Will Michigan embrace the Fab Five?

Michigan's Fab Five remains one of the most intellectually intriguing teams in the history of the game.

There are all the usual reasons to think so -- the brash style, the baggy shorts, the black socks, the flirtation with greatness, Chris Webber's tragic timeout, the ability to pose for amazing team photo after amazing team photo, etc. -- but as the ESPN documentary "The Fab Five" noted, one of the more underrated aspects of the team's appeal is the outlaw status it retains to this day. The Fab Five's years at the school (as well as teams starring Robert Traylor in 1997 and 1998, lest we forget) were among six expunged from the NCAA history books, thanks to the infamous Ed Martin booster scandal; basically everything Jalen Rose & Co. did as college players has been wiped from the records. In the Crisler Center in Ann Arbor, Mich., where one of the most famous teams in the history of the game captivated audiences for years, no banner hangs in the Fab Five's honor.

The question is whether that will change -- particularly sooner rather than later. In 2013, the NCAA's 10-year ban on association with and recognition of the four players implicated in the booster scandal will be lifted. That would allow the school to honor the team's legacy for the first time. And yet, as the Detroit Free Press reported Sunday, it's unclear whether Michigan's brass is interested in doing something most schools typically eschew:

The Free Press looked at the 11 schools forced to remove Final Four banners due to violations, and most have continued to comply with the sanctions. Most do not hang banners from or recognize vacated seasons. Only a few have welcomed back affected players, and often only in group settings.

There's no reason to think Michigan will open its arms, either. U-M president Mary Sue Coleman said to students this spring she doesn't think it's right to restore the removed banners -- from Final Four appearances in 1992 and 1993 with Chris Webber and 1997 NIT and 1998 Big Ten tournament titles with the late Robert Traylor -- and U-M athletic director Dave Brandon told reporters that he doesn't even know if it's a consideration, given the high-profile penalties.

There are hurt feelings from players not involved in the scandals. Jalen Rose, who played on those '92 and '93 teams, has stated he may pull his academic scholarships if U-M refuses to embrace the teams.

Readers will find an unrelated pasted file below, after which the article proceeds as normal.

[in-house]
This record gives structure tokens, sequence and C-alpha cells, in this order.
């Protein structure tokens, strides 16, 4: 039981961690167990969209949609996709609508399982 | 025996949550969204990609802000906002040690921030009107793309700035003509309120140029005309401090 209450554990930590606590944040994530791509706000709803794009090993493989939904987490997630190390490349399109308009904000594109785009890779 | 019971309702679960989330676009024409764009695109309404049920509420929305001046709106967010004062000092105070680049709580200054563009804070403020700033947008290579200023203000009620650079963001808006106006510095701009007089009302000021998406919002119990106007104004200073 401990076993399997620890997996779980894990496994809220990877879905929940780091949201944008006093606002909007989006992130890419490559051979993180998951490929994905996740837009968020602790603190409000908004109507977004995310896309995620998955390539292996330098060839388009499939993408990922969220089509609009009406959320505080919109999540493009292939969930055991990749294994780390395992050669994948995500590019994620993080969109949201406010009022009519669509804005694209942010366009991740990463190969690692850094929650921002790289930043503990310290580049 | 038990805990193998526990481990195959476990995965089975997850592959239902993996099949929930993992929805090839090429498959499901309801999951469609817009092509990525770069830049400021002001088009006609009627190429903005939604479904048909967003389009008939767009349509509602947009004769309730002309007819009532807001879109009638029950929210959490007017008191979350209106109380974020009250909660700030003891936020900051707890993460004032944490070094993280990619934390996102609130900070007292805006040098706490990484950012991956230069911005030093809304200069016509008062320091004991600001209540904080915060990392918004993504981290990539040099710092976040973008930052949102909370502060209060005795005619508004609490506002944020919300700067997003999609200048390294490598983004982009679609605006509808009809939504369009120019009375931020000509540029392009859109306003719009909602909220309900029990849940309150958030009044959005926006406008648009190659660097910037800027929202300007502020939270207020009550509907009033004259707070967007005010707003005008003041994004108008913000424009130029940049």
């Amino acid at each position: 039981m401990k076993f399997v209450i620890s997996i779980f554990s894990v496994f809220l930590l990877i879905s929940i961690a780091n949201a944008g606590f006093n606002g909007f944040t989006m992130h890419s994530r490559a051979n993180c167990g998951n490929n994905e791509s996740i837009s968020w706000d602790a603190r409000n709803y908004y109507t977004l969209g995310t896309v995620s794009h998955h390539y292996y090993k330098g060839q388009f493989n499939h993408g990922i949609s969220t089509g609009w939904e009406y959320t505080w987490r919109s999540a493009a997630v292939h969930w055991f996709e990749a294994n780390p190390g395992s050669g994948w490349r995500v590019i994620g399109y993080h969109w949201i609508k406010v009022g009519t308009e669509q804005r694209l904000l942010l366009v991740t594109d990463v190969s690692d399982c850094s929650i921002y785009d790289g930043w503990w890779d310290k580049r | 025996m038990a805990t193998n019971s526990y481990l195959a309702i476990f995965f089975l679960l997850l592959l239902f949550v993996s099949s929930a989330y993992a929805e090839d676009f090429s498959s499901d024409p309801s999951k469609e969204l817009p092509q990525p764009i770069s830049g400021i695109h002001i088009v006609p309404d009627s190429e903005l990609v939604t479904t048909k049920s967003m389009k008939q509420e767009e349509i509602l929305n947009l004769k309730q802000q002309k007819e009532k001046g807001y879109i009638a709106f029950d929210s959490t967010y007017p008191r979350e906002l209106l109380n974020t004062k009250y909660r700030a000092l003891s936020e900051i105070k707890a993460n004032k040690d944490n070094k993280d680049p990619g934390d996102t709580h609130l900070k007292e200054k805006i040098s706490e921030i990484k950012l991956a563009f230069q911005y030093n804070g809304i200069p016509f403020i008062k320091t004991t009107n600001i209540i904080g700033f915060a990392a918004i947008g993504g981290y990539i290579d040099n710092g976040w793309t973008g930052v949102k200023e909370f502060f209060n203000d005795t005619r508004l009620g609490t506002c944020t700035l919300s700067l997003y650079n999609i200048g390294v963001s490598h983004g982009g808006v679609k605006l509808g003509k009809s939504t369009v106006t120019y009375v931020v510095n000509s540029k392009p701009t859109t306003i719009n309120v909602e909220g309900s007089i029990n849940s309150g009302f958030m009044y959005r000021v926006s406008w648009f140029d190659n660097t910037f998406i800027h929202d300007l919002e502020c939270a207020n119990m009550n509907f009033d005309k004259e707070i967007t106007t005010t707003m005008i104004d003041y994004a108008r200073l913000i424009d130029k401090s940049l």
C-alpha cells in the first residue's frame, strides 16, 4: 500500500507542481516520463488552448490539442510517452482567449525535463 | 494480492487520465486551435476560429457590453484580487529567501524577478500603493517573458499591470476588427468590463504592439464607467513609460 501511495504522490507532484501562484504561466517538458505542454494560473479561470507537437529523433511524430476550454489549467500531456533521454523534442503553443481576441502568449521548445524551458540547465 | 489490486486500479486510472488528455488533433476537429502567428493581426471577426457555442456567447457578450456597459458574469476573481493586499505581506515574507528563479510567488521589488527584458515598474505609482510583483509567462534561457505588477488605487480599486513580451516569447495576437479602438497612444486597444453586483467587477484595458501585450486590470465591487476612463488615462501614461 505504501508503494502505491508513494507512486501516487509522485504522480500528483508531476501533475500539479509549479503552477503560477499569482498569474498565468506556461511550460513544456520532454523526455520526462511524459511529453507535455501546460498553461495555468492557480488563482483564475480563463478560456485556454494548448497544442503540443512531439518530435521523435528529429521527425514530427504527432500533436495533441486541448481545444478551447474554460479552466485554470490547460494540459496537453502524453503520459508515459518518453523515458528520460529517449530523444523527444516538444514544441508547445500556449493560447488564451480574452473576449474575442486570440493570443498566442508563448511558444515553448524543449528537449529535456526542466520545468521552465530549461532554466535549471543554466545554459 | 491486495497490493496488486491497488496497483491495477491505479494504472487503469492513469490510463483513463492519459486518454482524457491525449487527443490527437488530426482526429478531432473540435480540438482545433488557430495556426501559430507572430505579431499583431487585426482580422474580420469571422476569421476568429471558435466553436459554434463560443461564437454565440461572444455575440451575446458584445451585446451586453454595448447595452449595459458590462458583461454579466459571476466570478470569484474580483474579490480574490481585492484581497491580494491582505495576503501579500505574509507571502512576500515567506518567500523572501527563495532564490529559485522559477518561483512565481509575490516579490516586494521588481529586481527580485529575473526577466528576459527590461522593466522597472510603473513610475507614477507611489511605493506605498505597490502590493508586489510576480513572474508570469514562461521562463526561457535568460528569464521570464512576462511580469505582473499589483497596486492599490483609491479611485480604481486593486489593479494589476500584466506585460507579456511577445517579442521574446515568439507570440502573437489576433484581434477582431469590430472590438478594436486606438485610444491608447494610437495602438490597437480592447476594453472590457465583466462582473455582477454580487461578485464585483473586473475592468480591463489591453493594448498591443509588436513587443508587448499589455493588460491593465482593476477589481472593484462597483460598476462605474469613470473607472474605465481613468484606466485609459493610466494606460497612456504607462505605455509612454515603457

The only thing that would make this more awkward is if the Fab Five had actually won a national title. Were that the case, fans would surely be clamoring for a clear move on the school's part. At the very least, the outrage would be slightly more visible.

At this point, the people that seem most upset by the whole thing are the Fab Five themselves -- particularly Rose. Understandably so. He wants to ensure people remember his teams' history. I get it. But it's a tricky situation for the school, too, and you can't blame the administration from wanting to distance themselves from what has in many ways been a decades-long source of embarrassment, one the school's basketball program has only recently put in the past just in time to emerge under coach John Beilein as one of the nation's truly ascendant teams.

The good news in all of this, something Rose should feel confident in knowing, is that banners or no, we won't soon forget the Fab Five, and neither will anybody who was alive during their time together in Ann Arbor. The NCAA record books can tell us one thing. Heck, given that the players never won that national title, that would be the case even if the team's records were never expunged.

Why? Because we don't remember the Fab Five for their wins and losses. We remember the impact they made, the styles they changed, the playful rebellion they brought to bear on a college game that was only barely prepared. As the past 15 years have shown, banners have very little to do with that. In so many ways, the legacy of the Fab Five has nothing to do with banners. Whatever Michigan decides to do in 2013, that won't change.